The muscles of older women and men who have exercised regularly for decades were considered indistinguishable in many respects from those of much younger healthy people in a study group of active septuagenarians published in the Journal of Applied Physiology.
Older active participants also had much higher aerobic capacities than most people of their own age group, the study results showed that they are biologically about 30 years younger than their chronological ages, according to the researchers.
Every second of every day the body ages, which causes many to become deeply interested in what can be expected as the body ages in the subsequent years and decades to follow. Statistics and observations suggest that the elderly experience disease, fragility and dependence, but it has not been established by science whether and to what extent this physical decline is inevitable with age or if it is partly a byproduct of the modern and perhaps changeable lifestyle.
Many studies suggest that physical activity can change the way we age. It is known recently that older athletes have healthier brains, immune systems, hearts, and muscles than sedentary people of the same age; but many of these studies have focused on competitive athletes, not those who exercise recreationally and few have included women.
Ball State University looked at a distinct set of older men and women who began exercising during the booms of hobbyists in the 1970s, who either kept the hobby for the next 50 years or never competed ever since. 28 participants were recruited including 7 physically active women. The age was for elderly people who did not exercise during childhood and a group of people in their twenties was also recruited.
All subjects were laboratory-tested for aerobic capacity, and the number of capillaries and levels of certain enzymes in muscle were measured using tissue samples; High numbers for each indicate muscle health.
The cardiovascular system and muscles were focused on how they are believed to decrease with age. A hierarchical pattern in the differences between groups was expected to be seen. Younger individuals were expected to have the most robust muscles and aerobic capacities, with lifelong exercises being somewhat weaker in both cases, and older non-practitioners becoming worse. However, those results were not what they found.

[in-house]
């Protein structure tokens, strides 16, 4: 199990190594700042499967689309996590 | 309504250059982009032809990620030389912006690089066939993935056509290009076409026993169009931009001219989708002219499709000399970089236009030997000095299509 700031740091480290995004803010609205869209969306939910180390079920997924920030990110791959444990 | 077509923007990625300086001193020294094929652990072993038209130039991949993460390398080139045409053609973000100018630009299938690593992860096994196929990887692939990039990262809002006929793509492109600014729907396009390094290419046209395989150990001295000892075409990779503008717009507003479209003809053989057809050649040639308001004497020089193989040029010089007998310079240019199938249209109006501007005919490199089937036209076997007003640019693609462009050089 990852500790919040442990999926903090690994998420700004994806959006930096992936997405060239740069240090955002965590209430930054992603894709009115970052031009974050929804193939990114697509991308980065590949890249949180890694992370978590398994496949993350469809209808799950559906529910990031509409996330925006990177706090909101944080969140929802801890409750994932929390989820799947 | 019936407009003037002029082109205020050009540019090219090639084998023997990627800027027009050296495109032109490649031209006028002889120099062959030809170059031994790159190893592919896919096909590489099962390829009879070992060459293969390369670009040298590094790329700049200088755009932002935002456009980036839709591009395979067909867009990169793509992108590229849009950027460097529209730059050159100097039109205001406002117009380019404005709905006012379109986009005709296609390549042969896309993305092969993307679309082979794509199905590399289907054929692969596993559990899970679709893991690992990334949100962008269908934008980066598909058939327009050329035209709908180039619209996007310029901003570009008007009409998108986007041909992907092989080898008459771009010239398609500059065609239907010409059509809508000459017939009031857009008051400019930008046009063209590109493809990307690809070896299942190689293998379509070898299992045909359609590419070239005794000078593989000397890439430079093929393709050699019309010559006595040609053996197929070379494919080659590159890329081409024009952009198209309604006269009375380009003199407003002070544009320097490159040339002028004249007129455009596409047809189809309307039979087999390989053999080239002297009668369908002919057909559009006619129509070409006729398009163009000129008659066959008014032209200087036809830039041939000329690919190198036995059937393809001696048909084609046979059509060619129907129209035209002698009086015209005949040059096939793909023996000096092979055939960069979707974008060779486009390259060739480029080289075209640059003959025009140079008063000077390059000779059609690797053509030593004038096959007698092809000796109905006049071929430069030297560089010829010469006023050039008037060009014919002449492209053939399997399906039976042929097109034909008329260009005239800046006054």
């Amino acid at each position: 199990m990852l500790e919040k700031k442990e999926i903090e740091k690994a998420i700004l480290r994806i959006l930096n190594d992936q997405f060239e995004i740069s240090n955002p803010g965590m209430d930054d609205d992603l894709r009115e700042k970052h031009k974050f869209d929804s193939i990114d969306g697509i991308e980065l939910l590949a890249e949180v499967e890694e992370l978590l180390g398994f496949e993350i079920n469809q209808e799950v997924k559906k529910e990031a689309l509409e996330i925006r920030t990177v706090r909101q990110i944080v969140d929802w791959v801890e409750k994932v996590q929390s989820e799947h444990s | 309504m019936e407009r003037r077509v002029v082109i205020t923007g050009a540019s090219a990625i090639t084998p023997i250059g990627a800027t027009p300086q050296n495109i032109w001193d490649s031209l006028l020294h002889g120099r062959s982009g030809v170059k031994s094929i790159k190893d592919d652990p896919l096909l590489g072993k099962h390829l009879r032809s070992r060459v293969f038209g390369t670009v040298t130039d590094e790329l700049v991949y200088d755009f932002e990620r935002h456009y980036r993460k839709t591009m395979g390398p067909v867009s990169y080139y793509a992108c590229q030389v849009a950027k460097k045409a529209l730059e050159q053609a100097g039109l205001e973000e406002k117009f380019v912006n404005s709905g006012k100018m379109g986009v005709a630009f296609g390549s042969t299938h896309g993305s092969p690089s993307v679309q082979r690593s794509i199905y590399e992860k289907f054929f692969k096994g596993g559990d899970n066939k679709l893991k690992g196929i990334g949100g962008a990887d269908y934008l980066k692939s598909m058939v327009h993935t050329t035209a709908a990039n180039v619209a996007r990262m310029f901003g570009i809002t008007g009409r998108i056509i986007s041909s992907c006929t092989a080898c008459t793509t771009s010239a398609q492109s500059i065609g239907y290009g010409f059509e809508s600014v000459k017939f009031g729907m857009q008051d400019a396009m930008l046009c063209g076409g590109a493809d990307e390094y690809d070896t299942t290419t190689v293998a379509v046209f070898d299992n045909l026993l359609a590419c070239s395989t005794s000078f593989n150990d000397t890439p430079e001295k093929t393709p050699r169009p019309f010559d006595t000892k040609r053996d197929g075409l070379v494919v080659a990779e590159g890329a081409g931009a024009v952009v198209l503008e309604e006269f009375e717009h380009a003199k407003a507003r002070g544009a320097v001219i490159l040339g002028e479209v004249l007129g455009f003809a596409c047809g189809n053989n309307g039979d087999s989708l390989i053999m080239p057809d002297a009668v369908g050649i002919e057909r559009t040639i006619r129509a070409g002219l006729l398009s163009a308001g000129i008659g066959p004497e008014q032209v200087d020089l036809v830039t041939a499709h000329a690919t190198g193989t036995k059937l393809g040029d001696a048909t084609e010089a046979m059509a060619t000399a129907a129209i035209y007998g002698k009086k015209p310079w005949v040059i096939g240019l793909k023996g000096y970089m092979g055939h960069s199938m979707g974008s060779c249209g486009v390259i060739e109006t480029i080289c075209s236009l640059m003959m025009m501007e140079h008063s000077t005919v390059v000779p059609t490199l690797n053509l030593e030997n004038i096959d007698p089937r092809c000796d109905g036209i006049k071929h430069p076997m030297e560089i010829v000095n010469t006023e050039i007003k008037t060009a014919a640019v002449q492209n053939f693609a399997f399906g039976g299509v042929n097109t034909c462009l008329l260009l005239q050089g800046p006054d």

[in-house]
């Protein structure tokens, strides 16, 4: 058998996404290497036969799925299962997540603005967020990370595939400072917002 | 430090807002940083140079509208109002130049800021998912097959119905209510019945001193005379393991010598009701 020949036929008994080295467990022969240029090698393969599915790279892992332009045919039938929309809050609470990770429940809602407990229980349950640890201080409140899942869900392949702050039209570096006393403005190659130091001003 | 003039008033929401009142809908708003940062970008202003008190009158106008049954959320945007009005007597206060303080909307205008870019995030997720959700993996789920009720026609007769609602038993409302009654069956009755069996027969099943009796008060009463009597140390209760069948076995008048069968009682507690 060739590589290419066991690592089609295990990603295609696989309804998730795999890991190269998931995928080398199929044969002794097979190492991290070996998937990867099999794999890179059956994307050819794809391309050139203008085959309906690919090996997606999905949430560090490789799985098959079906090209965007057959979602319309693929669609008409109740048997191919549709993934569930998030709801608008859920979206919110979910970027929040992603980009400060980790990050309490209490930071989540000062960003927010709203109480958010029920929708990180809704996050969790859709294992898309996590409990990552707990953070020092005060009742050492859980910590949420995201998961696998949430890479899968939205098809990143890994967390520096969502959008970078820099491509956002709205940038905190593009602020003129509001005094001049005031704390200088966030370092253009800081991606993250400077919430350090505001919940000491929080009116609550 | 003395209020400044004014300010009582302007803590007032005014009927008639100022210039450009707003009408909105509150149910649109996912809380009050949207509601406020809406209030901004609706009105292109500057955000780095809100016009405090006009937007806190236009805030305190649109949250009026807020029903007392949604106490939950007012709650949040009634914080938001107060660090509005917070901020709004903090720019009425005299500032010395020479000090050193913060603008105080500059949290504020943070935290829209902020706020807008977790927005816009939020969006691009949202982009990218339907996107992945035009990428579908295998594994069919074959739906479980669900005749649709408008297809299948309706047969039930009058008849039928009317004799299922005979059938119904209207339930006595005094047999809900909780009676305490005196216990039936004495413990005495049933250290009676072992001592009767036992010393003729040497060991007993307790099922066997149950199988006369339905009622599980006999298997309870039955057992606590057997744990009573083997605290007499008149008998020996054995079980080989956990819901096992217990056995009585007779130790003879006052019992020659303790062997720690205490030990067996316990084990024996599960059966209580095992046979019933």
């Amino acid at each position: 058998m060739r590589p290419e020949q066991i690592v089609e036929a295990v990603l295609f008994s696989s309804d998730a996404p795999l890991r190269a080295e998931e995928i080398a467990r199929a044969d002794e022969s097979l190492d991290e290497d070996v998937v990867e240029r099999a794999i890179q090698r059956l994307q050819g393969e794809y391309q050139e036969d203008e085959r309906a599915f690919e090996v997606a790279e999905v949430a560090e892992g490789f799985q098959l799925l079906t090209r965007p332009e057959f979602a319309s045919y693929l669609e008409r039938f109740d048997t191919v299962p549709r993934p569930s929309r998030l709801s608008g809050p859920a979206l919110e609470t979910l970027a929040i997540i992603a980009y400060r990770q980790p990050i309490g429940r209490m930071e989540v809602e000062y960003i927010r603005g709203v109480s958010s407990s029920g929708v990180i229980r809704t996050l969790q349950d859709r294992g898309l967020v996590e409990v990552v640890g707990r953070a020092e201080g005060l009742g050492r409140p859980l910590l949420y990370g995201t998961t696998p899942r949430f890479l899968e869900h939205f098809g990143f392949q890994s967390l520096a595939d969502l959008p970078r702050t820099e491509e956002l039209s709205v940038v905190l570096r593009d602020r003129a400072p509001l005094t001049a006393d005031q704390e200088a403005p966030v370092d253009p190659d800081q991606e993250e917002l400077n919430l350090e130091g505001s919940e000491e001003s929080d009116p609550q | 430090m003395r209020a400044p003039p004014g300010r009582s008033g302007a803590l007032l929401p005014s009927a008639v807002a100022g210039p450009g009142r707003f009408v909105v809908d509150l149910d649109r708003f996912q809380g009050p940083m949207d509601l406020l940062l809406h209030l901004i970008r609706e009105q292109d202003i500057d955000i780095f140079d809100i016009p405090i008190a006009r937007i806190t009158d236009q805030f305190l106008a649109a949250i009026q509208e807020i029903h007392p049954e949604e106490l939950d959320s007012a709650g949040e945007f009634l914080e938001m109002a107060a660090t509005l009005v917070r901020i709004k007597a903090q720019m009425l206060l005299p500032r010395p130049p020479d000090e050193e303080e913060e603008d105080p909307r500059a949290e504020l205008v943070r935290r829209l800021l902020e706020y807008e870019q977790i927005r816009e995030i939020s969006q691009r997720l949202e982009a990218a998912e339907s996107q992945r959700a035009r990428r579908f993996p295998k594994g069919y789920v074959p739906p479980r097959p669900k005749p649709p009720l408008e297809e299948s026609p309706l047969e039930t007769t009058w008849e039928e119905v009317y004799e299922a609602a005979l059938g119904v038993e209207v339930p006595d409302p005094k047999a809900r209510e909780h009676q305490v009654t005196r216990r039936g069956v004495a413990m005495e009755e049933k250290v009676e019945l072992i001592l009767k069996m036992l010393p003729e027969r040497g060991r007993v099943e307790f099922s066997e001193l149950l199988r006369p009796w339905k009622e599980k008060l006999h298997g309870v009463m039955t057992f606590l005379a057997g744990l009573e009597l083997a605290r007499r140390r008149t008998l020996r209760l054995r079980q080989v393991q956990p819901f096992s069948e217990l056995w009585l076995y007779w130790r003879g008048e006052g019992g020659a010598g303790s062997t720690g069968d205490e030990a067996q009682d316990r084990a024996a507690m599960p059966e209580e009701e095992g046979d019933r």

Older exercise muscles have been found to resemble those of young people with many capillaries and similar enzymes and much more than in sedentary older muscles. Active elderly individuals had smaller aerobic capacities than the younger ones, but their abilities were 40% larger than their sedentary peers.
When the aerobic capacities of the most active subjects were compared to the "normal" abilities established at different ages, the researchers calculated that the older active group had cardiovascular health in those 30 years younger than them.
Joint findings on cardiovascular and muscular health in active elderly suggest that what is considered normal-related physical deterioration may not be normal or unavoidable; and this exercise can help create a pool of good health at younger ages, which may allow us to delay or avoid physical frailty at more advanced ages.
As this study was cross-sectional, highlighting only a single moment in the participants' lives, it is not possible to state whether exercise habits directly caused health differences if genes, diet or other lifestyle factors contributed. In addition, muscle mass and other important health measures have not been examined, or if you can start exercising later and have the same benefits; however, the team plans to investigate some of these issues in future studies.